States that have enacted more alcohol- and traffic-related laws have a lower proportion of traffic deaths, compared with states with fewer such laws, a new study indicates. Researchers say encouraging states to adopt more of these laws could significantly reduce preventable traffic-related deaths in the United States, especially among young people.
Category results for "Alcohol"
A study of more than one million Swedish men finds those who had an alcohol use disorder in their late teens had a higher risk of heart disease over the next two decades than those without a drinking problem. Later hospitalization for substance use disorders was also associated with a higher heart disease risk.
Drinking alcohol with an energy drink is more dangerous than drinking alcohol alone, according to a new study.
The University of Miami is one of a growing number of colleges that have instituted “Good Samaritan” policies to encourage students to call 911 when they are with someone who may be in danger from consuming drugs or alcohol.
A government survey finds 17 percent of unemployed workers have a substance use disorder, compared with 9 percent of full-time workers, CNNMoney reports.
Teens who participate in sports are more likely than their non-athlete peers to abuse alcohol, but less likely to use illicit drugs other than marijuana, according to an analysis of studies.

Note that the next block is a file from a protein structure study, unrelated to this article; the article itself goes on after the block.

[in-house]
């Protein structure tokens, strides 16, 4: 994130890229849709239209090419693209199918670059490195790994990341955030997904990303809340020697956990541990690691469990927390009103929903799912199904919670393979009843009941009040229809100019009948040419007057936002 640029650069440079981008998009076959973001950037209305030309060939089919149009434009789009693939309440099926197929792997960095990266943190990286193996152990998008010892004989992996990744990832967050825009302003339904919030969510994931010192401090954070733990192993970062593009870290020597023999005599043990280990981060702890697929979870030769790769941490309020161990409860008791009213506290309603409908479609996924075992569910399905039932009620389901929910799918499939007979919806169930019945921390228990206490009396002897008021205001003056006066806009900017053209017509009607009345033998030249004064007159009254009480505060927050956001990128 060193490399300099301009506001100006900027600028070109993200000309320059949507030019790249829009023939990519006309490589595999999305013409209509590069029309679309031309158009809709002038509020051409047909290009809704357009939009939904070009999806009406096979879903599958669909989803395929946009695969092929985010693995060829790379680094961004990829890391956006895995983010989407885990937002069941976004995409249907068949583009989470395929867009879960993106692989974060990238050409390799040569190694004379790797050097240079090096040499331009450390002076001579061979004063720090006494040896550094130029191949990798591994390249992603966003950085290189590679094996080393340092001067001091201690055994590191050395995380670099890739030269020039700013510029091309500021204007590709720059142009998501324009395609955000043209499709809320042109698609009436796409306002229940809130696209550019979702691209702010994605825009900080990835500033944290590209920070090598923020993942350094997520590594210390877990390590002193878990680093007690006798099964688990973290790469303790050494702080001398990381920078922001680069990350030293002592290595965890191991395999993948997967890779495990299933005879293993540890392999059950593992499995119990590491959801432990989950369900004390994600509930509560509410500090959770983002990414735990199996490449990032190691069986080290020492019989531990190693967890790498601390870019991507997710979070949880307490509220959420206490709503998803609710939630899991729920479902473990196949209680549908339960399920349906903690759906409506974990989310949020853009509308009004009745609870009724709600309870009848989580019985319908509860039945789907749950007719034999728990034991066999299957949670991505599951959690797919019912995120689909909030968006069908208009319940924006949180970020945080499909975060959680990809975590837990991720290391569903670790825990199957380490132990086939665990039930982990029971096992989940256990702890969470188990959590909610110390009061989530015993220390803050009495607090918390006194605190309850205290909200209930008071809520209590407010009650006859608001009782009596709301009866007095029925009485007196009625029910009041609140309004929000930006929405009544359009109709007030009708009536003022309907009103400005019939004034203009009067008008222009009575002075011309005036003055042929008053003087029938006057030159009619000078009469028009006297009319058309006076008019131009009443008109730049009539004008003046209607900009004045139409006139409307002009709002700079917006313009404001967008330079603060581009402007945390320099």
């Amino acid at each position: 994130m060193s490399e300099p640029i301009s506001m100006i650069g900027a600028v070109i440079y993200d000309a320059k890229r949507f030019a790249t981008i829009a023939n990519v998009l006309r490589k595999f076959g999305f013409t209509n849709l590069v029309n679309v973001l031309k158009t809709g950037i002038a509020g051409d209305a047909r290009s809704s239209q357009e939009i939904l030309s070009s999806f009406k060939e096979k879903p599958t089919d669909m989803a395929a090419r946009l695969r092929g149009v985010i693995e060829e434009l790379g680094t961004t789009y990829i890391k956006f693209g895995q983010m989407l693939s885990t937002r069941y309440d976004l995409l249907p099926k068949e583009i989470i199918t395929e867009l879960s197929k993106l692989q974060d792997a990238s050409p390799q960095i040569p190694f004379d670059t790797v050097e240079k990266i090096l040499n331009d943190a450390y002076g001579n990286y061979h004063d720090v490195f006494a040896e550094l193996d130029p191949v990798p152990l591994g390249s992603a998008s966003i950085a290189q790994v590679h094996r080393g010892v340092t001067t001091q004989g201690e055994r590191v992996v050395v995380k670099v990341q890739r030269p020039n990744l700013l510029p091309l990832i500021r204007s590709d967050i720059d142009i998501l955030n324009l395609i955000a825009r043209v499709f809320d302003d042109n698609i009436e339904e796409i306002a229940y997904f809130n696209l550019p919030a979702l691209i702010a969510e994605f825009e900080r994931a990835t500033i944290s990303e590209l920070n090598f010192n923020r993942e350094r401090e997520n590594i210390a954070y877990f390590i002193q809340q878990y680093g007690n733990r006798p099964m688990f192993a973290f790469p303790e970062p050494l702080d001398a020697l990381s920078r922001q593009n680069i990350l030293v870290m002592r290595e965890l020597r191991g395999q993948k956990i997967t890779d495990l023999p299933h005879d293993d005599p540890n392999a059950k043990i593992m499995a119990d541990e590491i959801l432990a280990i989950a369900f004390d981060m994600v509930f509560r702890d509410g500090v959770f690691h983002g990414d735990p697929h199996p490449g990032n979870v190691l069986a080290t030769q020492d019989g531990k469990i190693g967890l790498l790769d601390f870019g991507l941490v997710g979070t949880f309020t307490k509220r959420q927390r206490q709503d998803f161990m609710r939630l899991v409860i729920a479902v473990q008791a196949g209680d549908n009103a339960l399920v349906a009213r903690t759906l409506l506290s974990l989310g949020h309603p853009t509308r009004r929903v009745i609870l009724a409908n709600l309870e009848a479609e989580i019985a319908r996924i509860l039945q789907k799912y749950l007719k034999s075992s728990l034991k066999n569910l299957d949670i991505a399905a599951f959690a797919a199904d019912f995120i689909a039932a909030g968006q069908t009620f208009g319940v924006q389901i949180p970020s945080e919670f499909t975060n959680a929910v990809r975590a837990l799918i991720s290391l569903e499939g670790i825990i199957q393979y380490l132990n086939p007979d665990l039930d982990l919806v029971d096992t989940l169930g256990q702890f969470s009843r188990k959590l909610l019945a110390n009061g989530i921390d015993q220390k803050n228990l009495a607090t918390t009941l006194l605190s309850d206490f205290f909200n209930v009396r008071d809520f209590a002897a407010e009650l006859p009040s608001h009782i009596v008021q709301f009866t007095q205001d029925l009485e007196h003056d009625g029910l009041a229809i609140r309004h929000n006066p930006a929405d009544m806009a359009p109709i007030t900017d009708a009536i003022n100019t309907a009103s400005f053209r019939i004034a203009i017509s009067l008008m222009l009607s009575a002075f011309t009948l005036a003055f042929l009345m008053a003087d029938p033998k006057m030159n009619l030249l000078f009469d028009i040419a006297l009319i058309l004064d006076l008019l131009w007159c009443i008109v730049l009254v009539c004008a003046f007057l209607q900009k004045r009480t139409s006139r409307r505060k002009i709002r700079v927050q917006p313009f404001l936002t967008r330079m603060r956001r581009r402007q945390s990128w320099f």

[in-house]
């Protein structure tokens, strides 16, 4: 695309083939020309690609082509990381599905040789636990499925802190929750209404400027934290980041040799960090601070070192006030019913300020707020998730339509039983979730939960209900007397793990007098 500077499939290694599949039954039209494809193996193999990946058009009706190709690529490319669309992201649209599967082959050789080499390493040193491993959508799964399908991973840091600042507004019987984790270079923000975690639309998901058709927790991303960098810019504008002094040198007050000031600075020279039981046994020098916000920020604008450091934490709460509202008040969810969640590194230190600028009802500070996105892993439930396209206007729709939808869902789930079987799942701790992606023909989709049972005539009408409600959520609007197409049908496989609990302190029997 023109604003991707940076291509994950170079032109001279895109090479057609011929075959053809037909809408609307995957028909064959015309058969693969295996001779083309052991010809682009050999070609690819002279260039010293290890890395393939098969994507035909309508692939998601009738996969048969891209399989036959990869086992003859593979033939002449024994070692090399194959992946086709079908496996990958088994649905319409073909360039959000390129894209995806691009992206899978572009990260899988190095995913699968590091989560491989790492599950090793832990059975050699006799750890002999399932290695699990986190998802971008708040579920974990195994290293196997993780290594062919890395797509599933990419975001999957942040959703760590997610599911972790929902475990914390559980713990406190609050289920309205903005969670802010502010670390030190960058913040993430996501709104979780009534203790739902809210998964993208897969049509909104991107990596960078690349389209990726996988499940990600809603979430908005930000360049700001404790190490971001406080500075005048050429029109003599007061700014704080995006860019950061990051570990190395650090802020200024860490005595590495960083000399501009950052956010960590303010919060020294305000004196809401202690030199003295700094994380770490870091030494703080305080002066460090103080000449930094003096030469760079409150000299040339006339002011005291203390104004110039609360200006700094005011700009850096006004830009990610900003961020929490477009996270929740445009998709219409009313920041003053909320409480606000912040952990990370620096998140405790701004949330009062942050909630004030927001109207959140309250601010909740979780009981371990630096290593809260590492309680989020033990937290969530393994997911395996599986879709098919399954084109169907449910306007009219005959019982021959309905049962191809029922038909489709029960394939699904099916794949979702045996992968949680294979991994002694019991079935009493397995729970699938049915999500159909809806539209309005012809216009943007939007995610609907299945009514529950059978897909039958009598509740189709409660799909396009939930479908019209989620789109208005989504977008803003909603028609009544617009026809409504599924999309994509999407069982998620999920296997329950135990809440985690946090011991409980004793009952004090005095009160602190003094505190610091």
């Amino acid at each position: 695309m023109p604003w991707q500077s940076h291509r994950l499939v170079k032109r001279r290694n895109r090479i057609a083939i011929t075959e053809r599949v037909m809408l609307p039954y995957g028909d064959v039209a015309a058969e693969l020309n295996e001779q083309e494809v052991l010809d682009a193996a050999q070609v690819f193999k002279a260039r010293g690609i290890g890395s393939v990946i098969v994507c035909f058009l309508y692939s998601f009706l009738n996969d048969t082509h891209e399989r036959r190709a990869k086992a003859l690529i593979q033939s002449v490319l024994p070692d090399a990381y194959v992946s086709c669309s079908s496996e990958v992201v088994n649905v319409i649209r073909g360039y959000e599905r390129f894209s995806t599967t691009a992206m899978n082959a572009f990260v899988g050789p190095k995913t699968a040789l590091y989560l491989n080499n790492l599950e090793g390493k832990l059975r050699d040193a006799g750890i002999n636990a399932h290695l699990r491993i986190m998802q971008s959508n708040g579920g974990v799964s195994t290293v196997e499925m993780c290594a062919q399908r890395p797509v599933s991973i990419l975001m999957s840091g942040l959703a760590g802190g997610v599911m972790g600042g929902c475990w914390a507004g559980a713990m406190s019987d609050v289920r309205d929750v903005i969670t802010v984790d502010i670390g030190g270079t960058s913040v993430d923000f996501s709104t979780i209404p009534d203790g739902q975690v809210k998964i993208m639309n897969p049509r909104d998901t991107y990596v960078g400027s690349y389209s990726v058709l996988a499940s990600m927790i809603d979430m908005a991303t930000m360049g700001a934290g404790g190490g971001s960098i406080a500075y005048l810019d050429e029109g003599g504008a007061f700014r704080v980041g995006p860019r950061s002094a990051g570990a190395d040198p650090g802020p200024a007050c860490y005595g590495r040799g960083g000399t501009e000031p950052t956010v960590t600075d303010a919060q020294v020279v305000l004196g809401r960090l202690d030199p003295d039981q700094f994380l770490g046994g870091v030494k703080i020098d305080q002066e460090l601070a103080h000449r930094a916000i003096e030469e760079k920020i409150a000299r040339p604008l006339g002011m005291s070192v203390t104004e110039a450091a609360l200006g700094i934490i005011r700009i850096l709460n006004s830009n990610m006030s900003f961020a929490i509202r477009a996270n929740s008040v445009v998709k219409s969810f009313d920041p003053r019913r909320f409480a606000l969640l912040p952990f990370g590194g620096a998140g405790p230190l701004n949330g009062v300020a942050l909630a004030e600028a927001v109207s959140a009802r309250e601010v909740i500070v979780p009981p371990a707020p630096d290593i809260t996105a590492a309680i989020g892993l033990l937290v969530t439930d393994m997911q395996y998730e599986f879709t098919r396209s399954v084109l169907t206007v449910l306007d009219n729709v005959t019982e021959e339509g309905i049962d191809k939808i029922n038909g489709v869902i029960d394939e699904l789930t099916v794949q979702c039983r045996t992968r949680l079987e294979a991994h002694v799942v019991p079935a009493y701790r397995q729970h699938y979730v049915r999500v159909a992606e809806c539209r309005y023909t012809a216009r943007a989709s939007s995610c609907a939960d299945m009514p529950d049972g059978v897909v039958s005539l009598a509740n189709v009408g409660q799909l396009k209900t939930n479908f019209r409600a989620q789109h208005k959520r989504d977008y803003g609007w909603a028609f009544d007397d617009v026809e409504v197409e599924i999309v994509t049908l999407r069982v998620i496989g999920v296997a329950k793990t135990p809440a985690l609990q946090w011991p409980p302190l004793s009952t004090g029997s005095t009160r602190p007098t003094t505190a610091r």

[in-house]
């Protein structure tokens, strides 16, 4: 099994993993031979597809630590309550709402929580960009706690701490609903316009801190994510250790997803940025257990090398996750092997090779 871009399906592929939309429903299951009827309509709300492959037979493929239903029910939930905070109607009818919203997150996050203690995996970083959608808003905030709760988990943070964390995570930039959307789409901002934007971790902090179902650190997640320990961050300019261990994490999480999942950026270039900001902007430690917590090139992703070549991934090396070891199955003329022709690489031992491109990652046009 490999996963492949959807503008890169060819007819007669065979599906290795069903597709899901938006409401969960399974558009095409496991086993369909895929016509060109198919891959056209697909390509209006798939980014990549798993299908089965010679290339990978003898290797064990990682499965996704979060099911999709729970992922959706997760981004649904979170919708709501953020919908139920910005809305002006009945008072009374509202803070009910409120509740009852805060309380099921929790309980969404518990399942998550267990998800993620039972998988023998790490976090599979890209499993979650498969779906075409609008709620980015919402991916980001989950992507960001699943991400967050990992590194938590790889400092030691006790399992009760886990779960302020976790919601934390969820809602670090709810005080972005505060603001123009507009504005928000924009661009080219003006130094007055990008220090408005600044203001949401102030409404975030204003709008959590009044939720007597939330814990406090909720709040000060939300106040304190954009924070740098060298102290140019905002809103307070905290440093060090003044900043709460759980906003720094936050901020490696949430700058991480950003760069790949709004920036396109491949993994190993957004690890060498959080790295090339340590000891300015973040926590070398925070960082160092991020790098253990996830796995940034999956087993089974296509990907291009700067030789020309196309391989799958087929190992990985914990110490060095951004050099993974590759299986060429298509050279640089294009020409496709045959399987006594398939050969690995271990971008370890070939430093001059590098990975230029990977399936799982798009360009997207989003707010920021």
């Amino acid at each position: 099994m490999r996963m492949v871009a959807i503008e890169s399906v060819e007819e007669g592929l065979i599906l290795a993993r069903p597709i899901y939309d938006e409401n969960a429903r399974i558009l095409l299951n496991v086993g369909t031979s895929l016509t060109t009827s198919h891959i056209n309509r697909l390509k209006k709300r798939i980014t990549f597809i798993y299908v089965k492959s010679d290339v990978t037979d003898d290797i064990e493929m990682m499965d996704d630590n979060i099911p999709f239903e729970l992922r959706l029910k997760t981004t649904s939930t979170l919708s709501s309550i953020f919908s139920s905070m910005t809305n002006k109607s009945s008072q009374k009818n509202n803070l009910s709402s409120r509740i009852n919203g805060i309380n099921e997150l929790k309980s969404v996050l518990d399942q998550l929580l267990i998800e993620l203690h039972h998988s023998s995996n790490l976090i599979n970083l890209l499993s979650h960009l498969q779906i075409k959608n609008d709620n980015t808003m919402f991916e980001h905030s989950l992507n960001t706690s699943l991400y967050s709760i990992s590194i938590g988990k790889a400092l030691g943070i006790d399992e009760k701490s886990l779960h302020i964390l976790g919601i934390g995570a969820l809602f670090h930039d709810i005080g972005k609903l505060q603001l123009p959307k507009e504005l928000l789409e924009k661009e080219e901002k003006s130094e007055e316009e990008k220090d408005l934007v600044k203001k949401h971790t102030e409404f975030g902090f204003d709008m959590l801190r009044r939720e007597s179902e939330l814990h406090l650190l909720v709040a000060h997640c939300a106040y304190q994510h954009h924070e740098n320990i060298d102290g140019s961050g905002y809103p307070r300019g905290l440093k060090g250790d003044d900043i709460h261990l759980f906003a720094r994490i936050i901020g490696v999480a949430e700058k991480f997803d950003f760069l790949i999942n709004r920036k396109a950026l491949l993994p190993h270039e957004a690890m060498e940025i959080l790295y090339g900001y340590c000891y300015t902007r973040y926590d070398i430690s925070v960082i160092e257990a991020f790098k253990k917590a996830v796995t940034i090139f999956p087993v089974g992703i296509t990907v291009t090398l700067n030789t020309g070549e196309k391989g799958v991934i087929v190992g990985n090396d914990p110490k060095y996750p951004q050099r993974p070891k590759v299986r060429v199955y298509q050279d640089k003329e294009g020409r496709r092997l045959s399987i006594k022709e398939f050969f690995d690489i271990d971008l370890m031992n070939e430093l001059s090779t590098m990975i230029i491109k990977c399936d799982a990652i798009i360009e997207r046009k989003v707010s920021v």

People who lost their job or home in the recession of 2008-2009 had higher rates of problem drinking, a new study concludes. Those at highest risk were in their 30s and 40s. Men were more likely than women to be affected.
Alcohol affects people more in middle age due to physical and lifestyle changes, according to The Wall Street Journal. As people start to take more medication in their 40s and 50s, the risk of alcohol and drug interactions also increases.
In “Keep it Moving: A Guide to Breaking Habits,” two fictional characters have to resolve their own ambivalence about whether to make an effort to reduce or quit their alcohol and drug use. They model how to deal with stressors, temptations, obstacles and personal triggers that influence their habits, explains Dr. Adam Brooks of the Treatment Research Institute.
A new Pew Research Center survey finds only 16 percent of Americans think the nation is making progress on prescription drug abuse, and 19 percent see progress in dealing with mental illness.